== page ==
A child presents with tachypnea, tachycardia, and drooling after ingesting the sweet smelling contents of the pictured household item.  What toxin could explain this presentation?

  1. Camphor
  2. Eucalyptus oil
  3. Menthol
  4. Methyl salicylate/Oil of Wintergreen

Answer: 4

Methyl salicylate/Oil of Wintergreen

What is Methyl Salicylate/Oil of Wintergreen

Methyl salicylate is an important potential source of salicylate toxicity in the pediatric population. It is found in over the counter analgesic ointments and in very high concentrations in wintergreen oil. These ointments and oil have a pleasant smell, leading to accidental ingestions in toddlers which may be fatal [1,2].  One teaspoon of oil of wintergreen is 98% methyl salicylate and contains enough salicylate to be deadly in a pediatric patient [3, 4].

Clinical Presentation: [1-5]

  • Nausea and Vomiting
  • Tachypnea due to central stimulation of CNS respiratory centers – typically profound
  • Tinnitus
  • Abdominal pain
  • With severe toxicity, altered mental status, seizures, hyperthermia, pulmonary edema
  • With chronic toxicity, severe symptoms can be seen at lower salicylate levels

Diagnostic Evaluation: [1-6]

  • Evaluate acid base status, electrolytes, and serum salicylate level every 2-3 hours until peak, downtrending, and salicylate levels are below 30-35 mg/dL.
  • Classic acid-base dysfunction is a respiratory alkalosis followed by a metabolic acidosis.
  • Serum salicylate levels – beware of units which may be reported as mg/dL or mcg/mL.
  • Salicylate levels >30 mg/dL are concerning for potential systemic toxicity.
  • Salicylate levels approaching 80-100 mg/dL indicate severe toxicity and the need for hemodialysis .
  • With chronic poisoning, clinical status is much more important than salicylate levels.

Treatment:

  • Fluid resuscitation
  • Alkalinization with sodium bicarbonate will promote salicylate removal from tissues and excretion into urine – serum pH at least 7.4 and urine pH of 7.5-8.0 have been recommended [2].
  • Sodium bicarbonate can be administered as a bolus of 1-2 mEq/kg followed by infusion at 1.5-2 times maintenance.  A suggested bicarbonate infusion is 150 mEq sodium bicarbonate in 850 mL of d5W with 40 mEq KCl.
  • Repletion of potassium particularly once bicarbonate infusion has started as hypokalemia will inhibit urinary alkalinization.
  • Maintain euglycemia [2,7]
  • shifts in pH exacerbating toxicity [2]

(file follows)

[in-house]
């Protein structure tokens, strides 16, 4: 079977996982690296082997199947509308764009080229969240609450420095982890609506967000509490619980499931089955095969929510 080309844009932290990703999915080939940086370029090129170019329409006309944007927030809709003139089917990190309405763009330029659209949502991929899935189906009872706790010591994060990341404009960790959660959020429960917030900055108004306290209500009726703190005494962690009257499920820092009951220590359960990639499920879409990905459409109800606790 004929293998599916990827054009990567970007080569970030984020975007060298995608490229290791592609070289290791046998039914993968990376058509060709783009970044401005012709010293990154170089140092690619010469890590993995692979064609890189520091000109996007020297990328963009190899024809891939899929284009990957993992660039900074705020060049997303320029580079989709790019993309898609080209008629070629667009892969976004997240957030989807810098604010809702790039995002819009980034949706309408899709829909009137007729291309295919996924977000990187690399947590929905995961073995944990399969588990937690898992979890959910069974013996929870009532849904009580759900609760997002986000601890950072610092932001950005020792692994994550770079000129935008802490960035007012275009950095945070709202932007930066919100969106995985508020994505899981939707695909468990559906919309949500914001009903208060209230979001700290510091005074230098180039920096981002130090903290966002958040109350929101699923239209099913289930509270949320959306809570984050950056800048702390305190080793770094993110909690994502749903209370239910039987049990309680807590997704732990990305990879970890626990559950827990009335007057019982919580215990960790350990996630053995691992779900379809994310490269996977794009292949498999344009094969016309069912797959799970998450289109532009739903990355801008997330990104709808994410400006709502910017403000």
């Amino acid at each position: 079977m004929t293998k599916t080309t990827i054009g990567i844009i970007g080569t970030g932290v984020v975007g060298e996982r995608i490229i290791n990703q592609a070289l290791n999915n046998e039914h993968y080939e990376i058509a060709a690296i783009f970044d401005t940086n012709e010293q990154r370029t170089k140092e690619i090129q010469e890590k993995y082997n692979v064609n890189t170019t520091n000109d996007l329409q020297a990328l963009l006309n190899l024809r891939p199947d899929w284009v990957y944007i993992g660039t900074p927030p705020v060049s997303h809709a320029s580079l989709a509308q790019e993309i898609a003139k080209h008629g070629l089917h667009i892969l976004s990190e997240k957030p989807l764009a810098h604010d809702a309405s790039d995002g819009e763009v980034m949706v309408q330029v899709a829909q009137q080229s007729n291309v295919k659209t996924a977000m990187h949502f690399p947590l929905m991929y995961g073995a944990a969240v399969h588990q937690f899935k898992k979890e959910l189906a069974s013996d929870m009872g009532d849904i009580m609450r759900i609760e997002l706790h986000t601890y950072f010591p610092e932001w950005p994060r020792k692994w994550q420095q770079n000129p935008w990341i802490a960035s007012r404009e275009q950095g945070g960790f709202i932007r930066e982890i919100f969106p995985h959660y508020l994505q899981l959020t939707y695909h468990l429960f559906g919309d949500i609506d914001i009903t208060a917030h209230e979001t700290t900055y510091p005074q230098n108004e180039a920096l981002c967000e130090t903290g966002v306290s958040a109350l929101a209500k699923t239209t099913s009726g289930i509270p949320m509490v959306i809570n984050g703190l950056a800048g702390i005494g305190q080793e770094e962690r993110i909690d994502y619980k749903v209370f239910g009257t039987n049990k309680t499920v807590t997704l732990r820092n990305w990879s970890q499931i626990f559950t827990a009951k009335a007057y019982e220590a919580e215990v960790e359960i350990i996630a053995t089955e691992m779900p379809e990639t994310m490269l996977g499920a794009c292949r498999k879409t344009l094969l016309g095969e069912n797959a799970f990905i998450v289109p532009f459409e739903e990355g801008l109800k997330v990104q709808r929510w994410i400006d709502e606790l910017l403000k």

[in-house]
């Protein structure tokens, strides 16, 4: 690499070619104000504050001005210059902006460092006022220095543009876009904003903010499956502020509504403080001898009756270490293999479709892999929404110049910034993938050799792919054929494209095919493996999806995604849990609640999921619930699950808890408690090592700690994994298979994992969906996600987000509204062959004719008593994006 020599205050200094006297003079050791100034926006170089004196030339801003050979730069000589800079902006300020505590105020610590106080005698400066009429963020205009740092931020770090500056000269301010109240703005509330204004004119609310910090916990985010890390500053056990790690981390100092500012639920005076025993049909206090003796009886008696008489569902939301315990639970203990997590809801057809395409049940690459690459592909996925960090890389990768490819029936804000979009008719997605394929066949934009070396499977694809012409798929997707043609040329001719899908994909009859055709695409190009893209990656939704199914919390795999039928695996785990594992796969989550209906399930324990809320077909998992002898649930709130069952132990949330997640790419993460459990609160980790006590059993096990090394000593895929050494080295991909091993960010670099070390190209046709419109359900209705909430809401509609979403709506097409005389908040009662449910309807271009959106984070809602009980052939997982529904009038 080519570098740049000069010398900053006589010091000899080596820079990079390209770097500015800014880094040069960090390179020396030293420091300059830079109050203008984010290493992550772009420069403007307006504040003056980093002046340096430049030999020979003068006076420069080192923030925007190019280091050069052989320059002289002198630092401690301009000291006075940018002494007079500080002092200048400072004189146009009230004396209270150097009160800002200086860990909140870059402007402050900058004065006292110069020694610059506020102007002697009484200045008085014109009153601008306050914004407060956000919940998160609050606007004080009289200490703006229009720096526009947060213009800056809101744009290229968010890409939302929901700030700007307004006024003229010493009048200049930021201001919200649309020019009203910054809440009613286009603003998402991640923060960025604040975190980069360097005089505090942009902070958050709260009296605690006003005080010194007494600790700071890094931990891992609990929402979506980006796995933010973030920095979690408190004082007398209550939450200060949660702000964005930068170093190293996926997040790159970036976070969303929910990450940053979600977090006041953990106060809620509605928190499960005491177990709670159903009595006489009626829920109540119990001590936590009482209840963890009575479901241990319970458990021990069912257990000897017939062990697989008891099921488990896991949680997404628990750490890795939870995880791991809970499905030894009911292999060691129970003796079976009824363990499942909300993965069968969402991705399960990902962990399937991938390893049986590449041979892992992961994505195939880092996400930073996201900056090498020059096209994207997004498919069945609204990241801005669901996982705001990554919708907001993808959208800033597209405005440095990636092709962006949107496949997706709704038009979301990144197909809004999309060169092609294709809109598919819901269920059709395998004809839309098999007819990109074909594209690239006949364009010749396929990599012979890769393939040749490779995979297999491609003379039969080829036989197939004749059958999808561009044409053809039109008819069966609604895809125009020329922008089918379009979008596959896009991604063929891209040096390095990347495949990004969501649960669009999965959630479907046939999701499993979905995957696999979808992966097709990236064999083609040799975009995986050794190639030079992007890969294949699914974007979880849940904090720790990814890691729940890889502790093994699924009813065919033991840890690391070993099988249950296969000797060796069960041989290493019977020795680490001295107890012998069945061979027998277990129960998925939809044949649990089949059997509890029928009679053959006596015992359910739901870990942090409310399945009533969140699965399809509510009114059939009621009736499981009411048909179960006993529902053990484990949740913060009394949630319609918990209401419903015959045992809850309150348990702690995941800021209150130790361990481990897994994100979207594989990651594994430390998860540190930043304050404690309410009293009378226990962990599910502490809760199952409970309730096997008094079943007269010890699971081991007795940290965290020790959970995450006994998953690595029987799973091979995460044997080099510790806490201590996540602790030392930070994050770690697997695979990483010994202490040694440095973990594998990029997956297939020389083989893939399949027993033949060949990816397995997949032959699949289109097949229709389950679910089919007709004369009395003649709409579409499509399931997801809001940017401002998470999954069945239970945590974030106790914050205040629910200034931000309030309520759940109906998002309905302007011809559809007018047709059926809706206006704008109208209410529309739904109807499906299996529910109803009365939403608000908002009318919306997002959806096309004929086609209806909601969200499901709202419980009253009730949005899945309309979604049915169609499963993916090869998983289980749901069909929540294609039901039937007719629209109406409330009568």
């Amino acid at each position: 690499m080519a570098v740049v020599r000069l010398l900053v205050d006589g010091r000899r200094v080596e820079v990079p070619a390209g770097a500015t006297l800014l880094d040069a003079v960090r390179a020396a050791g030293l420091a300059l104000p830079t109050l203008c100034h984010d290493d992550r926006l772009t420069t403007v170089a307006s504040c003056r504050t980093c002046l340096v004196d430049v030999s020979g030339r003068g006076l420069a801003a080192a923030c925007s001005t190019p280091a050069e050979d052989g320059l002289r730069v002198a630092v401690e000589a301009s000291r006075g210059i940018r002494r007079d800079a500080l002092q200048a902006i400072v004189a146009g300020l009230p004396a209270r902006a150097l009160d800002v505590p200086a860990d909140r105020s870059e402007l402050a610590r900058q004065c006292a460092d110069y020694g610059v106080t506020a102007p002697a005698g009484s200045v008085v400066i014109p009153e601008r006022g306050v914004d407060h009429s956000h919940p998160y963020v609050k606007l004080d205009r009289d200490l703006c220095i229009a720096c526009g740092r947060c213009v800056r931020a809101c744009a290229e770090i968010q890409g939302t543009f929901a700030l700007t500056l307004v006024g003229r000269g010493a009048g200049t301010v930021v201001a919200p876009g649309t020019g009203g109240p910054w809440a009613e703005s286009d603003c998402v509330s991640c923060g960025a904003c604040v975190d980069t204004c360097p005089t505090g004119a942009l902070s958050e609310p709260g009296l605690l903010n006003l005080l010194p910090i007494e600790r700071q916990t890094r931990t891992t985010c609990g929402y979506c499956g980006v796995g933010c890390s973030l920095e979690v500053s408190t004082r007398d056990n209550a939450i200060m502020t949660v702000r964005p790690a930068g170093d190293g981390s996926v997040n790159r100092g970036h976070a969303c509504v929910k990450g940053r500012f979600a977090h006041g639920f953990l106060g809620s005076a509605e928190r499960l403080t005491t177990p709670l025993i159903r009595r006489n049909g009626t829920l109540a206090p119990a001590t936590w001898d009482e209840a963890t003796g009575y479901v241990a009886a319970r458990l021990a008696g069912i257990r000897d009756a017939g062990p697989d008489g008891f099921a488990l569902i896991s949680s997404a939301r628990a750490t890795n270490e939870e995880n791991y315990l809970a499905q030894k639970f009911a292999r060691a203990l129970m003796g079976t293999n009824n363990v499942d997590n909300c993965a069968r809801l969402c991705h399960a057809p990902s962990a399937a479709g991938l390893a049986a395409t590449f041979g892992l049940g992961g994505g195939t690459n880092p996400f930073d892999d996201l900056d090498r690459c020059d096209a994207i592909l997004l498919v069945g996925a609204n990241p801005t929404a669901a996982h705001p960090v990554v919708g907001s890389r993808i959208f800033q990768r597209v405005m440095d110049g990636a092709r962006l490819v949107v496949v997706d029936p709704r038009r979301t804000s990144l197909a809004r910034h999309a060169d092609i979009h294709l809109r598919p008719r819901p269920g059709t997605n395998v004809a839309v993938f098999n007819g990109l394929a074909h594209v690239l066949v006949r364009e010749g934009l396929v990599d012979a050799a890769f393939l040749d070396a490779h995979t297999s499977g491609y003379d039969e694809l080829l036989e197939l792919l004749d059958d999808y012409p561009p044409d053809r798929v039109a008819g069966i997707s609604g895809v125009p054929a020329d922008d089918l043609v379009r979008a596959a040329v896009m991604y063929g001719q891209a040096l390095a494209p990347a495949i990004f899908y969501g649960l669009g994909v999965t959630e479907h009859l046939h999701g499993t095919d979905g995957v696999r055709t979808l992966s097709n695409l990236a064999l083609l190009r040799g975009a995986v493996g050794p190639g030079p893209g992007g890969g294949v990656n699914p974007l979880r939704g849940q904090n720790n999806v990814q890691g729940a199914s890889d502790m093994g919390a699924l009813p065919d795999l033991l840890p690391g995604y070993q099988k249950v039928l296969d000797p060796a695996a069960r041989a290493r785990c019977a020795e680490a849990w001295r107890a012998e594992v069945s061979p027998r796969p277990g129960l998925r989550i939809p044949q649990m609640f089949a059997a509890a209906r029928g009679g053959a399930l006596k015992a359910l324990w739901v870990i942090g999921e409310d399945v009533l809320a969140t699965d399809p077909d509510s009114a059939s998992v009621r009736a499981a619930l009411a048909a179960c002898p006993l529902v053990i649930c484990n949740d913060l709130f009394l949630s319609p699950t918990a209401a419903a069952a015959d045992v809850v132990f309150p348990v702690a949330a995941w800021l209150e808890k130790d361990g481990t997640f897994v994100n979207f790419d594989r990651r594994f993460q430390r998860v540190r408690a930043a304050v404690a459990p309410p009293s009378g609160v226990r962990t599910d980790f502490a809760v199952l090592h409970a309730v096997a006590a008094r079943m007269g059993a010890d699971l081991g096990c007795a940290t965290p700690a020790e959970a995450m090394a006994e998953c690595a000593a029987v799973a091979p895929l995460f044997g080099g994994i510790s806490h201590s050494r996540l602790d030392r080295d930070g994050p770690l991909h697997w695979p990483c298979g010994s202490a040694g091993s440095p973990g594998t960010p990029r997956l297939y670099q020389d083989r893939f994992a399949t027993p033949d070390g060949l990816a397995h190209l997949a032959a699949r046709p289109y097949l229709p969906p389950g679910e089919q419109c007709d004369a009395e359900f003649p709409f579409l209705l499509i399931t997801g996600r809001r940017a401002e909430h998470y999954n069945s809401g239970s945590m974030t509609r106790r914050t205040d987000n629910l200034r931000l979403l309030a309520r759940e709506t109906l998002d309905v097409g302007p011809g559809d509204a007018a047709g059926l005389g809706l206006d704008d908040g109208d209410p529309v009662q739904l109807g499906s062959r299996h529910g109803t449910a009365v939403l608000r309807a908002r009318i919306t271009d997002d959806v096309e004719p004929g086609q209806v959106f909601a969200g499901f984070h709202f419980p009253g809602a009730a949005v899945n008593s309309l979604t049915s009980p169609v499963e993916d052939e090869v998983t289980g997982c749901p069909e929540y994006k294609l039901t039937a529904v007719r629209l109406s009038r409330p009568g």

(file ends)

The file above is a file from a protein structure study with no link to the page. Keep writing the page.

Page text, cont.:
• Indications for dialysis [8]
    • Salicylate level over 100 mg/dL
    • Salicylate level over 90 mg/dL if impaired kidney function
    • Altered mental status
    • New hypoxemia
    • If standard measures are failing and salicylate level is over 90 mg/dL, OR over 80 mg/dL if impaired kidney function, OR pH<7.2

Clinical Pearls: 

  • Very small ingestions of methyl salicylate can result in severe toxicity particularly in pediatric patients.
  • Common clinical features of salicylate poisoning include nausea, vomiting, tinnitus, and tachypnea which can be profound.  Severe toxicity can result in coma, seizures, fever, and pulmonary edema.
  • Laboratory abnormalities include metabolic acidosis with respiratory alkalosis and elevated salicylate levels.
  • A normal pH may reflect respiratory alkalosis and does not rule out serious toxicity.
  • Salicylate levels can be reported in different units.
  • Management consists of serum/urine alkalinization and hemodialysis in severe poisoning.

This post has been peer-reviewed on behalf of ACMT by Bryan Judge, David Juurlink, and Louise Kao.

References

  1. Shirreff WT & Pearlman LN. Oil of Wintergreen Poisoning : (Report of Two Additional Fatal Cases). Canadian Medical Association journal 20321829
  2. Lugassy DM. Salicylates. In:  Goldfranks Toxicologic Emergencies 11th Edition; Eds Nelson L Howland MA Lewin NA et al. McGraw Hill, New York, NY, 2019
  3. Chan TYK. Review: Potential Dangers from Topical Preparations Containing Methyl Salicylate. Human & Experimental Toxicology, vol. 15, no. 9, Sept. 1996, pp. 747–750, doi:10.1177/096032719601500905. PMID: 8880210
  4. Michael JB & Sztajnkrycer MD. Deadly Pediatric Poisons: Nine Common Agents That Kill At Low Doses. Emergency Medicine Clinics of North America, vol. 22, no. 4, 2004, pp. 1019-1050., doi:10.1016/j.emc.2004.05.004. PMID: 15474780
  5. Crossland AM. Methyl salicylate poisoning. Canadian Medical Association Journal vol. 58,1 (1948): 75-7. PMID: 18935606
  6. Macpherson CR et al. The excretion of salicylate. British journal of pharmacology and chemotherapy vol. 10,4 (1955): 484-9. doi:10.1111/j.1476-5381.1955.tb00109.x PMID: 13276608
  7. Kuzak N, Brubacher JR, & Kennedy JR. Reversal of saliycate –induced euglycemic delirium with dextrose. Clinical Toxicology. 45:5; 526-529. PMID 17503260
  8. Juurlink DN, et al. Extracorporeal Treatment for Salicylate Poisoning: Systematic Review and Recommendations From the EXTRIP Workgroup. Annals of Emergency Medicine, Mosby, 15 May 2015, www.annemergmed.com/article/S0196-0644(15)00285-1/fulltext. PMID: 25986310
Jessica Hoglund, MD

Jessica Hoglund, MD

Emergency Medicine Resident
Carolinas Medical Center, Charlotte, NC
Jessica Hoglund, MD

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Kathryn T. Kopec, DO

Kathryn T. Kopec, DO

Associate Professor of Emergency Medicine
Medical Toxicologist
Carolinas Medical Center
Kathryn T. Kopec, DO

@KopecToxEM

Emergency Medicine Physician & Medical Toxicologist